HP spun off a small company, Dynac, to specialize in digital equipment. The name was picked so that the HP logo "hp" could be turned upside down to be a reverse reflect image of the logo "dy" of the new company. Eventually Dynac changed to Dymec, then was folded back into HP in 1959. HP experimented with using (DEC) minicomputers with its instruments, but after deciding that it would be easier to build another small design team than deal with DEC, HP entered the computer market in 1966 with the / series of minicomputers. These had a simple -based design, with registers arranged somewhat similarly to the architecture still used today. The series was produced for 20 years, in spite of several attempts to replace it, and was a forerunner of the and series of desktop and business computers.

The was an advanced stack-based design for a business computing server, later redesigned with technology. The series of smart and intelligent terminals introduced forms-based interfaces to terminals, and also introduced , now commonly used on gas pumps and bank ATMs. The series included one of the first bit mapped graphics displays that when combined with the 21MX F-Series microcoded Scientific Instruction Set enabled the first commercial , that later became the program HP-Draw on the . Although scoffed at in the formative days of computing, HP would eventually surpass even IBM as the world's largest technology vendor, in terms of sales.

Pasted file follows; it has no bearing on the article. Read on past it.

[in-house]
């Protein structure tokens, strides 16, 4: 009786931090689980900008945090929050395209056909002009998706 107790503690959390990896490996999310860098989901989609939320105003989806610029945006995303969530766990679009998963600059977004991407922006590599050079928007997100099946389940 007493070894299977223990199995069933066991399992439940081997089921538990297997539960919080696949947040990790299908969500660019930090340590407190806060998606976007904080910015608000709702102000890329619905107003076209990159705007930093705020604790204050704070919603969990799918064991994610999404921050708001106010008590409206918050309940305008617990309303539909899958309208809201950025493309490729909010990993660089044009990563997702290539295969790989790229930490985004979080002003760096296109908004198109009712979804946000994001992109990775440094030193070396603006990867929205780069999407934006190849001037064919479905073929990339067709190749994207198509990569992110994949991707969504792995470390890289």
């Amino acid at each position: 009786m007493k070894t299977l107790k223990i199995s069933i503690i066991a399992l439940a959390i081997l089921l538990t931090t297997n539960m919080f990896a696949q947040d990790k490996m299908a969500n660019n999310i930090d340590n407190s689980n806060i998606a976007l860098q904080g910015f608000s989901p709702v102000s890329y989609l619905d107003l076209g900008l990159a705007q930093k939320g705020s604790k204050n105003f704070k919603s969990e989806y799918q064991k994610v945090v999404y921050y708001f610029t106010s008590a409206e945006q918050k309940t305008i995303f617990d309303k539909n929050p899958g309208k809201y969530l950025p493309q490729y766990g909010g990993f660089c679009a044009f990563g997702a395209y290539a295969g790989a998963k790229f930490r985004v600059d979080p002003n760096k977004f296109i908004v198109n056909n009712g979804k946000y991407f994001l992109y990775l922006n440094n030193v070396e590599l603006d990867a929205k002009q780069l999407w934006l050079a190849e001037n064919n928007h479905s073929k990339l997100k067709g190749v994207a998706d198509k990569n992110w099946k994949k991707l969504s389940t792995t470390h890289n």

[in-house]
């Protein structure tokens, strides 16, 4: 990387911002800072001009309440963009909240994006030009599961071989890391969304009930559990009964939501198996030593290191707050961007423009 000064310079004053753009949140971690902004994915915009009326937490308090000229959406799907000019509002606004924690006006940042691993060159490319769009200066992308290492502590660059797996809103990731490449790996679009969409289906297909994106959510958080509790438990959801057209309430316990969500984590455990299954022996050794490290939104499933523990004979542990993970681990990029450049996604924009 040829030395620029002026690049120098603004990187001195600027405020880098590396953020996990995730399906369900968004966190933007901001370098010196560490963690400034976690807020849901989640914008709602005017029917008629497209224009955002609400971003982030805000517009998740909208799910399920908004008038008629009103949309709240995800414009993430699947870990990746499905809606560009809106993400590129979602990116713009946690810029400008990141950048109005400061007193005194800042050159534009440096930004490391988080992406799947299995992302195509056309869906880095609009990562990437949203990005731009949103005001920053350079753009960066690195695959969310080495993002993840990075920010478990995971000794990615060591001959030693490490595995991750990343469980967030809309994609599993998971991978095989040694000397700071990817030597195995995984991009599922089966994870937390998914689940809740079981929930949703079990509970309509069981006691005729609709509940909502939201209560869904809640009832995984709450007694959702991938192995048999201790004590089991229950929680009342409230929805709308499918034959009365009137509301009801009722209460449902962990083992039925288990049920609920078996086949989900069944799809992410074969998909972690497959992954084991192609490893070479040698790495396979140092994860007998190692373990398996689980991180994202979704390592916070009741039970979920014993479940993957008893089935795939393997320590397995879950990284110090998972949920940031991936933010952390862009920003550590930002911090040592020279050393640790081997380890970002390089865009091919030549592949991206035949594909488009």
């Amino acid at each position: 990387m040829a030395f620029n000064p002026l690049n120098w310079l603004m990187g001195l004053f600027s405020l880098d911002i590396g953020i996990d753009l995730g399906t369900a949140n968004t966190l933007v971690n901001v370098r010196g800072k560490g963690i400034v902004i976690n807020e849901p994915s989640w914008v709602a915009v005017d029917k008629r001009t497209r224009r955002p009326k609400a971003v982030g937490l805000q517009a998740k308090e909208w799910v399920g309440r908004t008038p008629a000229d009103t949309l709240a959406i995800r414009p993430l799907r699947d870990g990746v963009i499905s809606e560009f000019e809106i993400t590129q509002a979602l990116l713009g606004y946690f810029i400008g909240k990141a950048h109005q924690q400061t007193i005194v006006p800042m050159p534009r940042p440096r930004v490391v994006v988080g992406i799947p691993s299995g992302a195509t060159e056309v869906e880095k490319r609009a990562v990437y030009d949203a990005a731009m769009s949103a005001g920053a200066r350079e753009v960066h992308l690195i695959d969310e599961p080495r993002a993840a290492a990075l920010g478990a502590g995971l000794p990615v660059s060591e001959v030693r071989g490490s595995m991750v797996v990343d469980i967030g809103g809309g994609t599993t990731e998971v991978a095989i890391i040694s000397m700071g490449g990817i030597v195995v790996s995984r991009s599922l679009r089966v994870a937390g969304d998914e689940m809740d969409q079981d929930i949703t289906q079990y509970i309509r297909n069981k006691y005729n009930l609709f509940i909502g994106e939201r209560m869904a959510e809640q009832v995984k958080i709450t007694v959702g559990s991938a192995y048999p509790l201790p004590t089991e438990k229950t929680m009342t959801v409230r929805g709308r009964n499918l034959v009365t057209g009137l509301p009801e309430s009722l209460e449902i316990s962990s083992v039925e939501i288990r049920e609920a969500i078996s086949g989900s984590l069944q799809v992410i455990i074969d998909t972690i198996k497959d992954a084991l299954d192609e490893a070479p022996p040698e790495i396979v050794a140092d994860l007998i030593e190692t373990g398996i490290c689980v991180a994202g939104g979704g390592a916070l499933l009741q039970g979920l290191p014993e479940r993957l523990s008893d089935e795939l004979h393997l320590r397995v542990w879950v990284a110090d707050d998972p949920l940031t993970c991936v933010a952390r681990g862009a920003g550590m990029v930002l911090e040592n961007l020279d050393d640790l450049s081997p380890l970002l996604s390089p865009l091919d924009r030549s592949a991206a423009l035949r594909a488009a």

Although was the first commercial "", HP is identified by magazine as the producer of the world's first device to be called a personal computer, the , introduced in 1968. HP called it a desktop calculator, because, as Bill Hewlett said, "If we had called it a computer, it would have been rejected by our customers' computer gurus because it didn't look like an . We therefore decided to call it a calculator, and all such nonsense disappeared." An engineering triumph at the time, the logic circuit was produced without any ; the assembly of the CPU having been entirely executed in discrete components. With display, magnetic-card storage, and printer, the price was around $5,000. The machine's keyboard was a cross between that of a scientific calculator and an adding machine. There was no alphabetic keyboard.